It doesn’t and that’s the point; the contrast is between the situation inside the man’s head and the situation on the street.  There is no connection, even though the couple are contriving to separate when they don’t have to.

And so we notice just how much Dylan likes the image of couples separating by agreement.  Remember…

Split it up on a dark sad night
Both agreeing it was best

The difference is that “Tangled up in blue” has a different view of the future

She turned around to look at me
As I was walking away
I heard her say over my shoulder
“We’ll meet again someday on the avenue”

Of course by the time of “One too many” Dylan had hardly started on what was to become his key mode of writing: the time-confused lyric.   “Tangled” uses that device par excellence so one is never quite sure when anyone is.   It is the same notion – splitting up – but written with a different technique and offering different outcomes.

Dylan in “One too many” is a man with real, total and complete feelings – feelings that have moved on by the time of “Tangled”, and yet the feeling of aloneness is still there…

Consider this for a leap across the decades:

But all the while I was alone
The past was close behind


As I turn my head back to the room
Where my love and I have laid

The look back to the past… it never stops, it always is there to catch you out, even if the two lovers never meet again, they are utterly entangled forever.

The parallels between these two songs are overwhelming.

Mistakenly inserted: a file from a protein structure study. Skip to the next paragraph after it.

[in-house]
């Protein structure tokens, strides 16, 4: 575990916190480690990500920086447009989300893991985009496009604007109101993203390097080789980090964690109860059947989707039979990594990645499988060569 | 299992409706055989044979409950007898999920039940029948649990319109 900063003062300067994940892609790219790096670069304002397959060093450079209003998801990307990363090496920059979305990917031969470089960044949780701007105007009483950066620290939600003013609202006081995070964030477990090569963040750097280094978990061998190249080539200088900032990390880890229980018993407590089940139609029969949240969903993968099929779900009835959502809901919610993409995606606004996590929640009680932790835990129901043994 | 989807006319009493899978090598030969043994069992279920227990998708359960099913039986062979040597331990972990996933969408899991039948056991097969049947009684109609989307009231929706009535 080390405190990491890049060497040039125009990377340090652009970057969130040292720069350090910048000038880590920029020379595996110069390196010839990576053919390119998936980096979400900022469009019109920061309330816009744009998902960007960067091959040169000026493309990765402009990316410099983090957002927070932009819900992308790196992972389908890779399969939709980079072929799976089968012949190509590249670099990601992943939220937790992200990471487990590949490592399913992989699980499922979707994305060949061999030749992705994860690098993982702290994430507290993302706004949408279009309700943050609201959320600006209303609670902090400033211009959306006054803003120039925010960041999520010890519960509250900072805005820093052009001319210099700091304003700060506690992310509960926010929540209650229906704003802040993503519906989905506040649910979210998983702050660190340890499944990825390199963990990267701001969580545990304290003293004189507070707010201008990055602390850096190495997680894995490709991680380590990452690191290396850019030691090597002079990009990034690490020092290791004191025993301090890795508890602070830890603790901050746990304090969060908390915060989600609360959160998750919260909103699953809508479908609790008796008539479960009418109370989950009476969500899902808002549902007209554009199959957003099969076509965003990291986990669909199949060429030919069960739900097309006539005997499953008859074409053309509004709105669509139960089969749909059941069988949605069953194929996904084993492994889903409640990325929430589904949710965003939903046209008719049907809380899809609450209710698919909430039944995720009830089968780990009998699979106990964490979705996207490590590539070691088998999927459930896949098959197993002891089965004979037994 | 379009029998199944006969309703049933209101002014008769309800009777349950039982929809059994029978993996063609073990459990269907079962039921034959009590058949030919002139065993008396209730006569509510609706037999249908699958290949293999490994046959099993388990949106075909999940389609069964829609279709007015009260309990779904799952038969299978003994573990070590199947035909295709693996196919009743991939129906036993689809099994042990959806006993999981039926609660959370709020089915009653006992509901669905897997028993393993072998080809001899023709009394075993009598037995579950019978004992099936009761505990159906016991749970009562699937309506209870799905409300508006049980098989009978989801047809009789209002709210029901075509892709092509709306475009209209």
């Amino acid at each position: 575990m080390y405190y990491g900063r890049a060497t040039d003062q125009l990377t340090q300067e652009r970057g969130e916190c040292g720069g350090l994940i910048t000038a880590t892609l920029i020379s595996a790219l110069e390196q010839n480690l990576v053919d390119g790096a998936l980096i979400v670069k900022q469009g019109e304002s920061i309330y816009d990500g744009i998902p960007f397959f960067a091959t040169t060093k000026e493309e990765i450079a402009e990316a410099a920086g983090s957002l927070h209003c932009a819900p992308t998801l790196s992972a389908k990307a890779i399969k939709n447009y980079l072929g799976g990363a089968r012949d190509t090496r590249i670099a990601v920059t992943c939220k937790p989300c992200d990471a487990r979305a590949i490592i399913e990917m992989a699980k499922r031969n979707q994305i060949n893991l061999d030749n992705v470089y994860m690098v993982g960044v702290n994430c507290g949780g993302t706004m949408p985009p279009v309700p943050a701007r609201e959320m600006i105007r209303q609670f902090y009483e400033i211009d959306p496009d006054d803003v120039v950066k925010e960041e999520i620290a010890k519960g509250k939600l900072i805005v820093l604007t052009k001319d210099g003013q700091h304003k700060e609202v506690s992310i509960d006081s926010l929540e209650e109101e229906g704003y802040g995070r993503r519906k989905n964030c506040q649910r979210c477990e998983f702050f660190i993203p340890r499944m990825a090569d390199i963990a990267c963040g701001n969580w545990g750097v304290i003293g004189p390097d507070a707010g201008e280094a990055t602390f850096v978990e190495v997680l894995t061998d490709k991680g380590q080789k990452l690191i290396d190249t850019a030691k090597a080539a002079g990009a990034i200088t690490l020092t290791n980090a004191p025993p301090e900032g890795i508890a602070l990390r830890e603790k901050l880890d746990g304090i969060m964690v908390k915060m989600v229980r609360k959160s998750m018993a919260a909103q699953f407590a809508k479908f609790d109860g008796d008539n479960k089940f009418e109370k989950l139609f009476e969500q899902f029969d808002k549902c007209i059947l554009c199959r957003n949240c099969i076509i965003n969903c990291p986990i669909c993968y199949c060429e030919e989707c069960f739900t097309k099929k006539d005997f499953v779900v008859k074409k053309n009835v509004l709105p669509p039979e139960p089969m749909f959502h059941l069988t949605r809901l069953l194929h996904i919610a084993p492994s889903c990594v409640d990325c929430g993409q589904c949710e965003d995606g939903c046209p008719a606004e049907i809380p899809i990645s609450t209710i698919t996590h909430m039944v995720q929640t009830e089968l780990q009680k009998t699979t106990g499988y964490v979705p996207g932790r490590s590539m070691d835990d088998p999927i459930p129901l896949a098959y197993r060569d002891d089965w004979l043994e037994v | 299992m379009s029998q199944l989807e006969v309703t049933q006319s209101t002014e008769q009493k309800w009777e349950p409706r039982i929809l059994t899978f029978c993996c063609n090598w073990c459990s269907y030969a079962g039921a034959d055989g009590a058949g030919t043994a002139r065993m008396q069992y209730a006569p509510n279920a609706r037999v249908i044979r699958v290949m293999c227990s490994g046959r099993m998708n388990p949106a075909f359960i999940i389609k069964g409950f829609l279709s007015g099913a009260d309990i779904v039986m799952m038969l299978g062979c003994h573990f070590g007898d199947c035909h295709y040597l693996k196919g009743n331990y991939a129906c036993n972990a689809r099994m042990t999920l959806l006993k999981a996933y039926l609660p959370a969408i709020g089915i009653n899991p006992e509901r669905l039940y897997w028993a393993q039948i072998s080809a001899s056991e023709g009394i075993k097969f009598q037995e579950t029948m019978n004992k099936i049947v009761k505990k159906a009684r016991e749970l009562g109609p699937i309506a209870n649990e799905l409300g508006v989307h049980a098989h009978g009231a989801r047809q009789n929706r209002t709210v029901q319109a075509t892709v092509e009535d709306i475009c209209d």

And I was standing on the side of the road
Rain falling on my shoes

is from “Tangled” but could equally be from “One too many”

Dylan however in “One too many mornings” is regretful in a way that never occurs in “Tangled up in Blue”.  By the later song he is much more wordly wise – in the earlier version he’s not at all sure about where, why, what, who… which pretty much covers everything.

It’s a restless hungry feeling
That don’t mean no one no good
When ev’rything I’m a-sayin’
You can say it just as good.
You’re right from your side
I’m right from mine
We’re both just one too many mornings
An’ a thousand miles behind

Even after all these years it is still an absolute utter masterpiece.  And you never know if they did get back together again.  It is the start of the movie and the last departing screen shot as the credits roll.  Maybe one day Bob and/or his record company will produce an album called “Leaving” with these two songs opening the proceedings.  Maybe I’ll do it myself for it is surely too good not to have.

Complete index of songs

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2 Responses to One too many mornings (original recording)

  1. Olle Nordlander says:

    I do like your words and appreciation of one of my ten tops in Dylan´s oeuvre. I would like you to have a go at ” Mama, you´re on my mind”. The same simple wording and still marveluosly crafted.

  2. Mike Ross says:

    This is another proof that you cannot destroy a great strong.

    Apart from hundreds of covers, there is the incredible live transformation with The Band in the 1966 British tour at Manchester Free Trade Hall (called “The Royal Albert Hall Concert”).